Our concept criteria started with the original design of the wind tube that we got from an exhibit at the San Francisco Exploratorium. The design has undergone some changes to meet challenges that arose during the design and construction phases. One of the things that we were facing was cost constraints; finding a large enough plastic sheet in our price range to fit our application was very difficult. Therefore, we decided to re-configure our original design which turned out to have an advantage. With the new support frame design, we increased the durabilty of the tube. This will increase its longevity at the Children's Museum of Klamath falls. Another idea to improve the air the flow inside the tube has been implented into the tube design. The new design will have a cirucular fin that will concentrate the inlet flow of the air, and there will be another fin towards the top of the tube that will disrupt the outlet flow air, as shown in the picture below. This new set up will prevent the objects in the tube from shooting out the top at a higher velocites, and blowing the objects all over the room.
Another criteria for the project is the level of safety that the wind tube must provide. Children will be interacting with the wind tube, and there must not be any way that they can become injured by using the wind tube. All of the electronic components must be contained inside of the base of the wind tube. Since there is an electric motor that operates the fan, there is a substantial amount of power that could harm a child if they had access to any wiring. Another area that must be considered is the fan. The fan is made out of a plastic material, but could still do damage as it rotates at several hundred revolutions per minute. If a child was able to fit their hand or fingers in between the screen it would create an unsafe environment. The wind tube must also be sturdy and be resistant to tipping over. The wind tube is going to be pushed and pulled on by the children. Since it is four feet tall and will be up on a counter, it is possible for the wind tube to be pulled over. The wind tube must be able to withstand this abuse and have a solid base so that the children won't be able to pull the wind tube over on top of themselves.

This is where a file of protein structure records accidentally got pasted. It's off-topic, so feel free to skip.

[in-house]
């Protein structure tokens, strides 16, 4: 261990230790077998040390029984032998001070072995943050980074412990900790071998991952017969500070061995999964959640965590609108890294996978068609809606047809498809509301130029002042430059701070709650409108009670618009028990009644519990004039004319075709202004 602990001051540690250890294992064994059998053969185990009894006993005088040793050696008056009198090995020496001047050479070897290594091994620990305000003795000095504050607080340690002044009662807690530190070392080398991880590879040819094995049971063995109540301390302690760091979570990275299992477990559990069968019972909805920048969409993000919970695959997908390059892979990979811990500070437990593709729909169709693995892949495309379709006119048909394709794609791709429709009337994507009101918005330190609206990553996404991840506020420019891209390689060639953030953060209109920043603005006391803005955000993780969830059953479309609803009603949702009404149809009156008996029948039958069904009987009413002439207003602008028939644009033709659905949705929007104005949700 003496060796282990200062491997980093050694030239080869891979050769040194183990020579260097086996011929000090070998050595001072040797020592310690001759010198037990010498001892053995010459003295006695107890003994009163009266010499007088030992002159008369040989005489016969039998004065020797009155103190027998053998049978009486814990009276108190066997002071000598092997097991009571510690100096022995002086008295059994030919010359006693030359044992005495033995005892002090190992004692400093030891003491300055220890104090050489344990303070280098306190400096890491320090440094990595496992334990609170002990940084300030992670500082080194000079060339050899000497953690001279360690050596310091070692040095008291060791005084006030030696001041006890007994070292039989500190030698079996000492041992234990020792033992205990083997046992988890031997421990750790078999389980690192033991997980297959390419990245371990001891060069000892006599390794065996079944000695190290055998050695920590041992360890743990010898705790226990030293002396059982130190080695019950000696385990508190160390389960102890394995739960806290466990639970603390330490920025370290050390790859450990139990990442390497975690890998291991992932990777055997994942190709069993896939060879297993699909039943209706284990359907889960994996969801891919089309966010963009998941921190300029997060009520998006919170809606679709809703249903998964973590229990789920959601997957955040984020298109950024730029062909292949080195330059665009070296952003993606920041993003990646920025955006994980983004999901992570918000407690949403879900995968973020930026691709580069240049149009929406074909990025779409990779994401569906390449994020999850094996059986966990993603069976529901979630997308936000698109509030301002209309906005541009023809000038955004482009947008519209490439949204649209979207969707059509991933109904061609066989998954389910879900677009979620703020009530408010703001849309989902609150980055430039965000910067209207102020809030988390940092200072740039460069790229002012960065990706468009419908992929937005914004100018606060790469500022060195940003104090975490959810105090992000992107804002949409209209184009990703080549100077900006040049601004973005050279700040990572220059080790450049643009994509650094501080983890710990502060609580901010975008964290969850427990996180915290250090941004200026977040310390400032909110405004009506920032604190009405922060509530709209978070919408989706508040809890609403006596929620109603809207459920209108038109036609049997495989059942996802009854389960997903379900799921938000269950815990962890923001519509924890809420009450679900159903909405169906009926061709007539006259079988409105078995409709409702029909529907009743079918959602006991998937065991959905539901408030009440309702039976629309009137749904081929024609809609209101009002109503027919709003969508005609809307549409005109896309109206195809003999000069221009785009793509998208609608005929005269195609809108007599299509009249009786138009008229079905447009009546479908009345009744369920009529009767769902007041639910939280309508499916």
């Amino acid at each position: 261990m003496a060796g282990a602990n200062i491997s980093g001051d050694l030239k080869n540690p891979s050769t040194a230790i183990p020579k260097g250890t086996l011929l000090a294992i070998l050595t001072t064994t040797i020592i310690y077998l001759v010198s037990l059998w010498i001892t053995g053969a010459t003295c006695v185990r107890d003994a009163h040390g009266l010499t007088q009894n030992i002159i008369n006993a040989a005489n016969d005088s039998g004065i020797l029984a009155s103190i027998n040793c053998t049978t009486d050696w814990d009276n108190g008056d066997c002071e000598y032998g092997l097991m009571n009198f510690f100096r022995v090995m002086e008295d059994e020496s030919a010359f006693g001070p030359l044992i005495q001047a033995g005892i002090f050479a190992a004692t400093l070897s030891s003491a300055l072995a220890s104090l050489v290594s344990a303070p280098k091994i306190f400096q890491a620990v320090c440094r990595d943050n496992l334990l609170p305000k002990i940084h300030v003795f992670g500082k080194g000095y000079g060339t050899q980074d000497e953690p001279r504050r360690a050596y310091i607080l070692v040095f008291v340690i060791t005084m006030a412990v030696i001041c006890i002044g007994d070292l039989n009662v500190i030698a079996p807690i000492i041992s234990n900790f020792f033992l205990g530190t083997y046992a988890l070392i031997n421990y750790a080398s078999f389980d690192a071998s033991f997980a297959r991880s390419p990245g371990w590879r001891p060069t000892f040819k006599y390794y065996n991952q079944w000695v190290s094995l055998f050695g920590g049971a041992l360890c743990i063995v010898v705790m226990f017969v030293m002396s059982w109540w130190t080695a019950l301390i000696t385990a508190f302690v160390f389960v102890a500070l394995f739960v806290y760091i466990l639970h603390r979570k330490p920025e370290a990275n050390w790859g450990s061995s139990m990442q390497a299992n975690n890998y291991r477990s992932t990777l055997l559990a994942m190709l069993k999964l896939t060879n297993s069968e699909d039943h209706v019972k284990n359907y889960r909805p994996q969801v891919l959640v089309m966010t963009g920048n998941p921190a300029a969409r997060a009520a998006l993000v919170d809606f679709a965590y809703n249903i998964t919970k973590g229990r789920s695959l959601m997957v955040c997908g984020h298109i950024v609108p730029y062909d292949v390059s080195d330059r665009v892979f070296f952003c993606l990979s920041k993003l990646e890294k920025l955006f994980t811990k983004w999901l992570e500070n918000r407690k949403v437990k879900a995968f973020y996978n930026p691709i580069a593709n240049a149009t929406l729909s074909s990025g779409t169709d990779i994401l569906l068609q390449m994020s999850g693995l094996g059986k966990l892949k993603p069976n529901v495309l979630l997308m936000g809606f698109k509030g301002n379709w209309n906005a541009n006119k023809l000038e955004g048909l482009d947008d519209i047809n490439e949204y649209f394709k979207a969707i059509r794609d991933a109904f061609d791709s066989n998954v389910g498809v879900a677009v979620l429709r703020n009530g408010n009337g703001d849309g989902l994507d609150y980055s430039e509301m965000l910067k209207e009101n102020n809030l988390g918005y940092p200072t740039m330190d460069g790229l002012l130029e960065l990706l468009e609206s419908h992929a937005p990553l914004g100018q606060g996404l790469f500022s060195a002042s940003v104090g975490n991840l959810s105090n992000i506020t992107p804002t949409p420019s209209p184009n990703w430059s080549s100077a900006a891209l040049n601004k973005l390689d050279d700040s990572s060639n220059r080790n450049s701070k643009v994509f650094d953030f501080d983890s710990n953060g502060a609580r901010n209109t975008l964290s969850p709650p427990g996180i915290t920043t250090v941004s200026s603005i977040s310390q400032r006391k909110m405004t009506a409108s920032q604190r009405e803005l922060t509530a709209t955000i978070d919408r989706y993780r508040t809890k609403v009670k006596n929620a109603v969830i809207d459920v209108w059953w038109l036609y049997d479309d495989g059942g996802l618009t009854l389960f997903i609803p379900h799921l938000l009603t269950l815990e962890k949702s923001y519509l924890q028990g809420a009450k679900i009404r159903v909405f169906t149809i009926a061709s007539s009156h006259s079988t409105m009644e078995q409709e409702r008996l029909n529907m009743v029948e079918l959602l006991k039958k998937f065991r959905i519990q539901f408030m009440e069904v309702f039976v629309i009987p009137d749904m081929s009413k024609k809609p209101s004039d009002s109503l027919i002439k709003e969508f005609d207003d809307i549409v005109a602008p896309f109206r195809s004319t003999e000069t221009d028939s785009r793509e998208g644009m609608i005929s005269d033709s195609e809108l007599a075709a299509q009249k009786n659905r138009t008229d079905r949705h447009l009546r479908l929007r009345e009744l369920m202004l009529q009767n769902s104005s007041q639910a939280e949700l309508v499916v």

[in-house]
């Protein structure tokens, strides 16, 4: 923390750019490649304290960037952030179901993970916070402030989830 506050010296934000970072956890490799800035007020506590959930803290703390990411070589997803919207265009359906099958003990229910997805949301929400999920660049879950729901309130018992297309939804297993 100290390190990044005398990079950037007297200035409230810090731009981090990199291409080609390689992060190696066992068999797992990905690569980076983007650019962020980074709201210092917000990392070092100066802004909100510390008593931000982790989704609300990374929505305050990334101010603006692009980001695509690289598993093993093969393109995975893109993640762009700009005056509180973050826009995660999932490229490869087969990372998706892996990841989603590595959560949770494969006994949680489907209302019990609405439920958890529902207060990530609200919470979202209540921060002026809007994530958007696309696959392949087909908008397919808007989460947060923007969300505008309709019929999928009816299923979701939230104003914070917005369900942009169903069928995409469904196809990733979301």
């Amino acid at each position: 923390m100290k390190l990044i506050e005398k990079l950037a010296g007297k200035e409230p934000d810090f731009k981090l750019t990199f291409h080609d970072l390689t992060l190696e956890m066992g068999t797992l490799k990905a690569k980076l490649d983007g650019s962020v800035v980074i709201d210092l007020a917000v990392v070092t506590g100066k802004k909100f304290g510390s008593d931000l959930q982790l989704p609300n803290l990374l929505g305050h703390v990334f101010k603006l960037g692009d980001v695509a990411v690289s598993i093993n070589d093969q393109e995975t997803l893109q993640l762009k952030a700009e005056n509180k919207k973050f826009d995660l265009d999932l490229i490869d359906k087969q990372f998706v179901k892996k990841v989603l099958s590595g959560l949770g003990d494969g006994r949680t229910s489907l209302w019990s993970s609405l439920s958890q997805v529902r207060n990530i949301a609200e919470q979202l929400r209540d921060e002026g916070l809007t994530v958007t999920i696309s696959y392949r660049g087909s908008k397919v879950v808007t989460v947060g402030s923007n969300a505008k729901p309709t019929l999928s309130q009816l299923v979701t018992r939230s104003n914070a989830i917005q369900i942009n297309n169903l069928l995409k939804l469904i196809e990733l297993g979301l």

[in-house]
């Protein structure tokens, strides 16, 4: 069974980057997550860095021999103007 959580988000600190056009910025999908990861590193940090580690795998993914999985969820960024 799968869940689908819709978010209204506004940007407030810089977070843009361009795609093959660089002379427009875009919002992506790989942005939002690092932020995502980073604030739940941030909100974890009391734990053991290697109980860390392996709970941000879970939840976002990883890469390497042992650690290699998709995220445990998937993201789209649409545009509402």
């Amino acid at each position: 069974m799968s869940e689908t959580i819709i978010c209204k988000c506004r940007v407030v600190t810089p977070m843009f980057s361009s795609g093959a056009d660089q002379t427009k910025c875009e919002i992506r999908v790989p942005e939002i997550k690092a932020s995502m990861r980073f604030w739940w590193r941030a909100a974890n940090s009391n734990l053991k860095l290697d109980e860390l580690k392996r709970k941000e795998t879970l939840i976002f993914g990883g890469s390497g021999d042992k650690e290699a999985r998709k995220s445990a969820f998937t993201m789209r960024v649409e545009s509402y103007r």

The wind tube needs to be very user friendly. The children using the exhibit are generally younger school age kids, so the design can't be complex. The switch needs to be easy to locate and operate, and be substantial enough to take years of abuse by kids. They need to have a general idea fo how the wind tube works when they approach it. They will be able to jump in and start learning quicker if they have to concept in their mind of what will happen when they turn they knob. It also needs to be able to accomodate as many kids as possible. The wind tube is designed so that multiple children can be occupied at the same time without excessive waiting to use the wind tube.
Another criteria for the project is that it must be lighweight and easy to move. In the original design, the frame of the wind tube was going to be welded together. This would make a sturdy structure but would make moving and transporting the wind tube more difficult. To make the wind tube easier to move, we have decided to use fasteners to connnect the tube to the base. To improve the weight of the tube we have also decided to use aluminum. This will provide a solid metal sturcture while still yielding a light weight product. We will also be limiting the amount of materials used to save as much weight as possible. The goal was to keep the design to approximately 30 pounds. According to SolidWorks analysis, the wind tube assembly should be close to this mark.